Published on March 7, 2011
The Nicaraguan textile and apparel industry is in a buoyant mood after a recovery in US demand last year helped lift the sector's exports by 14% to $1bn. Here government promotion agency ProNicaragua spells out some of the country's competitive advantages.
Nicaragua has positioned itself as one of the most dynamic platforms in the western hemisphere for manufacturing and textiles operations, with exports that reach the largest markets in the world.
Indeed, the country's textile and apparel industry is an important development engine for the national economy. In 2010, it employed nearly 52,000 qualified workers and exported over US$1bn in apparel products, an increase of 14% versus 2009.
In terms of volume, textile and apparel exports reached 362.4m square metre equivalents (SME), increasing by 17.9% when compared to 2009.
Moreover, Nicaragua has become an important player in the global textile and apparel industry. During the past 10 years, the sector has experienced a 10.5% growth in the value of exports and a 14.3% growth in volume exported. By 2010, Nicaragua was the 12th largest worldwide apparel supplier to the US in volume.
For investors, Nicaragua has a number of competitive advantages, including:
High productivity and competitive labour costs
Nicaragua offers one of the region's most competitive cost structures, giving companies an edge in the global market - especially those looking to establish labour-intensive operations, such as textiles and apparel activities. The country's labour force of 2.3m is one of the most competitive and productive in the region.
Speed to market leading to speed to profit
Nicaragua's strategic location in the heart of Central America allows companies to deliver products to the US in as little as 50 days from the start of the program to shipment out of the Free Zone area. Due to Nicaragua's proximity to the US, ships reach southern US ports within three to five days. Additionally, it takes 2.5 hours of flying time to Miami and Houston and there are eight daily direct flights to main US airports.
Nicaragua's safety and business climate
According to a study carried out by CID Gallup Latin America, Nicaragua had the lowest incidence of crime in 2010 in Central America. The study measures the crime rate and population threatened by criminal acts, taking into account factors such as the risk of leaving home and drug-trafficking in school systems. The 2011 Doing Business, published by the World Bank, ranks Nicaragua as the top location in Central America in starting a business, investor protection, and closing a business.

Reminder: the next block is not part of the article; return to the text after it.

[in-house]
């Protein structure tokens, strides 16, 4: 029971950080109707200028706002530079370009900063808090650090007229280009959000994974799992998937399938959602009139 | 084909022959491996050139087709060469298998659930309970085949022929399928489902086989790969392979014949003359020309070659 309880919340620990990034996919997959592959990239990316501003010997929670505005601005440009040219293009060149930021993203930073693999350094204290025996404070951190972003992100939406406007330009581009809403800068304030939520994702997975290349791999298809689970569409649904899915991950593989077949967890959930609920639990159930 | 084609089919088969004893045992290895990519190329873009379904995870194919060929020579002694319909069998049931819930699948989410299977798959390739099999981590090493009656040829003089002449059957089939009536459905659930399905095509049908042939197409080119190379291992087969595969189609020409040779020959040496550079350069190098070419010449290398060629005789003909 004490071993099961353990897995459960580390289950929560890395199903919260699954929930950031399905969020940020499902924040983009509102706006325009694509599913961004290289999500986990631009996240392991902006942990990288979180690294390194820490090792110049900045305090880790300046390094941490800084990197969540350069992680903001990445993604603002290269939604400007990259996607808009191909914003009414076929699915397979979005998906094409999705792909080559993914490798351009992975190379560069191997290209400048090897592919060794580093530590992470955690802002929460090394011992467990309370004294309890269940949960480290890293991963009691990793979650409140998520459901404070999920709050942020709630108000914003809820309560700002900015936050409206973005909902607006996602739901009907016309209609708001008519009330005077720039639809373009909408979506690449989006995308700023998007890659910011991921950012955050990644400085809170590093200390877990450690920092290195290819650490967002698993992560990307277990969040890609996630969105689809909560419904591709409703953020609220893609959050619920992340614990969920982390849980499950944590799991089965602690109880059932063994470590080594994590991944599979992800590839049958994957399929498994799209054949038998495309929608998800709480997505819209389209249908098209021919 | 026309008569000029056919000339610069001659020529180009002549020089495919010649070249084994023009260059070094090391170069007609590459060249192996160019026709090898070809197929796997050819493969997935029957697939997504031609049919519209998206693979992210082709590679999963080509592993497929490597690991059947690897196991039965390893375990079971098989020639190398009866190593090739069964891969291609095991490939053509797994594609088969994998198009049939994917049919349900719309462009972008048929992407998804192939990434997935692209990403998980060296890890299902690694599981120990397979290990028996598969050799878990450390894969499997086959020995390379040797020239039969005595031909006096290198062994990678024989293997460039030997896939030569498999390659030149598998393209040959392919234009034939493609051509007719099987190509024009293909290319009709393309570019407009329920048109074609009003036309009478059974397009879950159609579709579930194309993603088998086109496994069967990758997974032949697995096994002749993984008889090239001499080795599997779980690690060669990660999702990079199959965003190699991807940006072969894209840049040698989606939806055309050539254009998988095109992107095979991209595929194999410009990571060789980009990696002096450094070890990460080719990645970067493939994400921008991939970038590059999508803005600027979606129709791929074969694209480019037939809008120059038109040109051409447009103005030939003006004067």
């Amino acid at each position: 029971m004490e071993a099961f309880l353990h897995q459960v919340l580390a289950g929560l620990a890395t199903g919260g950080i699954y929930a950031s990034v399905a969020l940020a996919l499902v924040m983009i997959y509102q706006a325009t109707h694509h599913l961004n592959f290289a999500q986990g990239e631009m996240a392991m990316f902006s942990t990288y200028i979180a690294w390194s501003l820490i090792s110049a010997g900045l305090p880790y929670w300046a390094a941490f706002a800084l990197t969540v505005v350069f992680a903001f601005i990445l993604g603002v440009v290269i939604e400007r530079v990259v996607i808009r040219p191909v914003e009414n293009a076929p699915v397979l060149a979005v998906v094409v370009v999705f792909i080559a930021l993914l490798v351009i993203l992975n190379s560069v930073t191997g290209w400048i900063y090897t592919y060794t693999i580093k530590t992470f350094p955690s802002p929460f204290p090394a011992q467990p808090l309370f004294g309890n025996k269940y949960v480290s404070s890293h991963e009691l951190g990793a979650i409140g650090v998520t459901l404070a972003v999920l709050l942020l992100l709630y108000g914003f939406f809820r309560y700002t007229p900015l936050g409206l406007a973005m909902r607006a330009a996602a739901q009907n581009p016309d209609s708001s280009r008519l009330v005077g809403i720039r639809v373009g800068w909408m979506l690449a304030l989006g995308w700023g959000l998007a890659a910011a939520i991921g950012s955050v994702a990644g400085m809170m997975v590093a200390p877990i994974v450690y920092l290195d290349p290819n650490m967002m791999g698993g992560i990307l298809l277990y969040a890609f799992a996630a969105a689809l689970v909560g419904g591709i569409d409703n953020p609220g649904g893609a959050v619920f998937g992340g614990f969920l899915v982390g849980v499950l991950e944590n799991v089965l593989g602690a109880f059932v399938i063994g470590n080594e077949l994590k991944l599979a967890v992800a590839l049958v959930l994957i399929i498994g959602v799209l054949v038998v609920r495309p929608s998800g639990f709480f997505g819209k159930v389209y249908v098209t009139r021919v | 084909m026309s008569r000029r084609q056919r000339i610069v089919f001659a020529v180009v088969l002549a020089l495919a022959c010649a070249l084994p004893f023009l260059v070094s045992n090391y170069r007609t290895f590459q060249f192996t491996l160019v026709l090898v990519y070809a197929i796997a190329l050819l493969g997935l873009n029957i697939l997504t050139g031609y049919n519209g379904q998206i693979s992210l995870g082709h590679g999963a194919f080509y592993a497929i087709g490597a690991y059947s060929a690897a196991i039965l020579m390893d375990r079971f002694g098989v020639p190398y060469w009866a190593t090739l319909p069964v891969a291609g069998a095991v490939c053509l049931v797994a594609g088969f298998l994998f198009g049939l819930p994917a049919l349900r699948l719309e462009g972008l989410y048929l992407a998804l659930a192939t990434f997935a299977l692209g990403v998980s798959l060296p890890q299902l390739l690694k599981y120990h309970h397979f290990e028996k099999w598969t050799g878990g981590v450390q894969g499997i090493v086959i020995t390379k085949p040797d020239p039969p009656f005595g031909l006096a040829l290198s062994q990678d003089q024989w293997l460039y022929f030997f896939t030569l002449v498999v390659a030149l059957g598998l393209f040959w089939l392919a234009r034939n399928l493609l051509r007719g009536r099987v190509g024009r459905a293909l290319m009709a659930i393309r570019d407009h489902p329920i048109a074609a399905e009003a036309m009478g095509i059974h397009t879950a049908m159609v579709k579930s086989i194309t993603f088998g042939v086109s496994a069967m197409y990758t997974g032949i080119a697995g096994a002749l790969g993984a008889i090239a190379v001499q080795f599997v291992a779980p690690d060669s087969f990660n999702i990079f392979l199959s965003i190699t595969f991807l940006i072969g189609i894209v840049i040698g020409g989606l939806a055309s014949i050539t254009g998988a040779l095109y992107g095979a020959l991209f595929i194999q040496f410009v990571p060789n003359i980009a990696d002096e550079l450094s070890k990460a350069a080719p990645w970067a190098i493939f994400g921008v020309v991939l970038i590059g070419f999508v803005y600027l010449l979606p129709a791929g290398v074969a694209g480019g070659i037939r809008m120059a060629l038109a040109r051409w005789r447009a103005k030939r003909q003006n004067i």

The implementation of DR-CAFTA and its benefits
The Dominican Republic-Central American Free Trade Agreement (DR-CAFTA) has helped eliminate duties for most of Central America's exports to the US and integrates the region's economies into a single trading block. DR-CAFTA's general rule of origin for apparel articles is 'yarn-forward,' meaning duty-free benefits apply when cut and sew operations take place in Nicaragua using regional yarn and fabric. Nicaragua also enjoys preferential market access to countries such as Mexico, Taiwan, Canada, Chile and the European Union.
Attractive fiscal incentives
The main legislation that governs foreign investment consists of the Foreign Investment Promotion Law (Law 344) and its bylaws, establishing a series of solid legal guarantees for foreign investors. Additionally, Nicaragua offers significant tax benefits under the Free Zone Regime for companies seeking to establish export-oriented operations. These include 100% exemption on income tax, Value Added Tax (VAT) and capital gains and property tax for a period of ten years.
Some of Nicaragua's main investment opportunities in the textiles and apparel sector include:
- Vertically-integrated production of natural and synthetic knit fabrics.
- Yarn manufacturing for woven apparel.
- Manufacturing of T-Shirts and all kinds of knitwear, made with natural and synthetic fabrics.
- Manufacturing of men's wool coats.
- Jeans and twill garments.
- Trims, screen printing and embroidery services.
- Production of boxers, brassieres, pyjamas, woven shirts, shorts and baby wear, among other types of garments.
The presence of leading international companies successfully operating in Nicaragua supports the country's credentials for establishing textile and apparel operations. Various world renowned brands source garments here, including Polo Ralph Lauren, Liz Claiborne, North Face, Wrangler, Lee Jeans, Levi's, Dockers, Dickies, Hanes and Under Armour. Apparel companies operating in Nicaragua also service major retail chains such as Target, JCPenney, Wal-Mart, Kohl's and Gap.
For more information on Nicaragua and the investment opportunities the country offers, contact us at: